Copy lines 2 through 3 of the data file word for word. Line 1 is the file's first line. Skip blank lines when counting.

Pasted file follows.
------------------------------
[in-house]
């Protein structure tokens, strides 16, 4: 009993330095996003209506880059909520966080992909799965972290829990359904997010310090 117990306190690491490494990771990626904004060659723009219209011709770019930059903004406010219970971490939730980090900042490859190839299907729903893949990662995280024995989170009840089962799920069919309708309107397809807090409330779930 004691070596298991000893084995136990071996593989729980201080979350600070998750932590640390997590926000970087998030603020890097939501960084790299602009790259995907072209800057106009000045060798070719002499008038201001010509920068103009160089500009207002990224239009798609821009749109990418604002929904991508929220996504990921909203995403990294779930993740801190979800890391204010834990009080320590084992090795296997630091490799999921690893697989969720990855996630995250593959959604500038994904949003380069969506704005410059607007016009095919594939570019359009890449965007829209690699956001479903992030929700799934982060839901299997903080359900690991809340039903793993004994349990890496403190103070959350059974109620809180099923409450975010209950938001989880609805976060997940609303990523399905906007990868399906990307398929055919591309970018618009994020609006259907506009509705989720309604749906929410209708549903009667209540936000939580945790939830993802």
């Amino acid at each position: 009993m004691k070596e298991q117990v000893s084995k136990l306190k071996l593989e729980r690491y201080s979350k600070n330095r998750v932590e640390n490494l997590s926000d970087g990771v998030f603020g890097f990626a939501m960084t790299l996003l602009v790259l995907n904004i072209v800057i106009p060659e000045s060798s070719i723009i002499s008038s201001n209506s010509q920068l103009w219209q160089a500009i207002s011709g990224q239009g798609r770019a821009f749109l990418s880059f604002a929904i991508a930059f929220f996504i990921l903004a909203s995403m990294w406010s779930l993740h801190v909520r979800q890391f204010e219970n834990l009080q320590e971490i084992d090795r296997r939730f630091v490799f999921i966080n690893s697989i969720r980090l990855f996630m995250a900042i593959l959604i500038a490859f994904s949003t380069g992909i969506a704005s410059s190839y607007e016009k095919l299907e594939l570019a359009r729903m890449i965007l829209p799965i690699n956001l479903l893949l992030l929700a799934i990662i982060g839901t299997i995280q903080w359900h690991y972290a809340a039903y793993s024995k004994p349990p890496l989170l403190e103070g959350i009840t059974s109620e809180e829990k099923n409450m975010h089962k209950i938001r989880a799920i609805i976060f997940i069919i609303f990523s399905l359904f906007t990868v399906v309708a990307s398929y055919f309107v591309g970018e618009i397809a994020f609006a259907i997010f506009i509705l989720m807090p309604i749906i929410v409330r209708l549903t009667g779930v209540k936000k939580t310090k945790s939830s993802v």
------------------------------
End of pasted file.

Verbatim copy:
């Protein structure tokens, strides 16, 4: 009993330095996003209506880059909520966080992909799965972290829990359904997010310090 117990306190690491490494990771990626904004060659723009219209011709770019930059903004406010219970971490939730980090900042490859190839299907729903893949990662995280024995989170009840089962799920069919309708309107397809807090409330779930 004691070596298991000893084995136990071996593989729980201080979350600070998750932590640390997590926000970087998030603020890097939501960084790299602009790259995907072209800057106009000045060798070719002499008038201001010509920068103009160089500009207002990224239009798609821009749109990418604002929904991508929220996504990921909203995403990294779930993740801190979800890391204010834990009080320590084992090795296997630091490799999921690893697989969720990855996630995250593959959604500038994904949003380069969506704005410059607007016009095919594939570019359009890449965007829209690699956001479903992030929700799934982060839901299997903080359900690991809340039903793993004994349990890496403190103070959350059974109620809180099923409450975010209950938001989880609805976060997940609303990523399905906007990868399906990307398929055919591309970018618009994020609006259907506009509705989720309604749906929410209708549903009667209540936000939580945790939830993802």
């Amino acid at each position: 009993m004691k070596e298991q117990v000893s084995k136990l306190k071996l593989e729980r690491y201080s979350k600070n330095r998750v932590e640390n490494l997590s926000d970087g990771v998030f603020g890097f990626a939501m960084t790299l996003l602009v790259l995907n904004i072209v800057i106009p060659e000045s060798s070719i723009i002499s008038s201001n209506s010509q920068l103009w219209q160089a500009i207002s011709g990224q239009g798609r770019a821009f749109l990418s880059f604002a929904i991508a930059f929220f996504i990921l903004a909203s995403m990294w406010s779930l993740h801190v909520r979800q890391f204010e219970n834990l009080q320590e971490i084992d090795r296997r939730f630091v490799f999921i966080n690893s697989i969720r980090l990855f996630m995250a900042i593959l959604i500038a490859f994904s949003t380069g992909i969506a704005s410059s190839y607007e016009k095919l299907e594939l570019a359009r729903m890449i965007l829209p799965i690699n956001l479903l893949l992030l929700a799934i990662i982060g839901t299997i995280q903080w359900h690991y972290a809340a039903y793993s024995k004994p349990p890496l989170l403190e103070g959350i009840t059974s109620e809180e829990k099923n409450m975010h089962k209950i938001r989880a799920i609805i976060f997940i069919i609303f990523s399905l359904f906007t990868v399906v309708a990307s398929y055919f309107v591309g970018e618009i397809a994020f609006a259907i997010f506009i509705l989720m807090p309604i749906i929410v409330r209708l549903t009667g779930v209540k936000k939580t310090k945790s939830s993802v």